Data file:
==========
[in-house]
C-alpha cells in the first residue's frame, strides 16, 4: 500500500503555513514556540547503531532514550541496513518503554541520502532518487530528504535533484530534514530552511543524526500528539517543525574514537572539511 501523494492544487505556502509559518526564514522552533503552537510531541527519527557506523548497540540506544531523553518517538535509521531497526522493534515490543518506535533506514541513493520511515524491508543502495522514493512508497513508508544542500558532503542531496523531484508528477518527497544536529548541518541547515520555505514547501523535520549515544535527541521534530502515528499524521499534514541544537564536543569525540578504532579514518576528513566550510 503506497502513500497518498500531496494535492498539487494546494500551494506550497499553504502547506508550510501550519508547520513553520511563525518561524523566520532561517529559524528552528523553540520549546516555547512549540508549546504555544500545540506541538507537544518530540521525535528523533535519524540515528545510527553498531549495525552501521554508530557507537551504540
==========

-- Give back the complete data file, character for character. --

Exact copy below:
[in-house]
C-alpha cells in the first residue's frame, strides 16, 4: 500500500503555513514556540547503531532514550541496513518503554541520502532518487530528504535533484530534514530552511543524526500528539517543525574514537572539511 501523494492544487505556502509559518526564514522552533503552537510531541527519527557506523548497540540506544531523553518517538535509521531497526522493534515490543518506535533506514541513493520511515524491508543502495522514493512508497513508508544542500558532503542531496523531484508528477518527497544536529548541518541547515520555505514547501523535520549515544535527541521534530502515528499524521499534514541544537564536543569525540578504532579514518576528513566550510 503506497502513500497518498500531496494535492498539487494546494500551494506550497499553504502547506508550510501550519508547520513553520511563525518561524523566520532561517529559524528552528523553540520549546516555547512549540508549546504555544500545540506541538507537544518530540521525535528523533535519524540515528545510527553498531549495525552501521554508530557507537551504540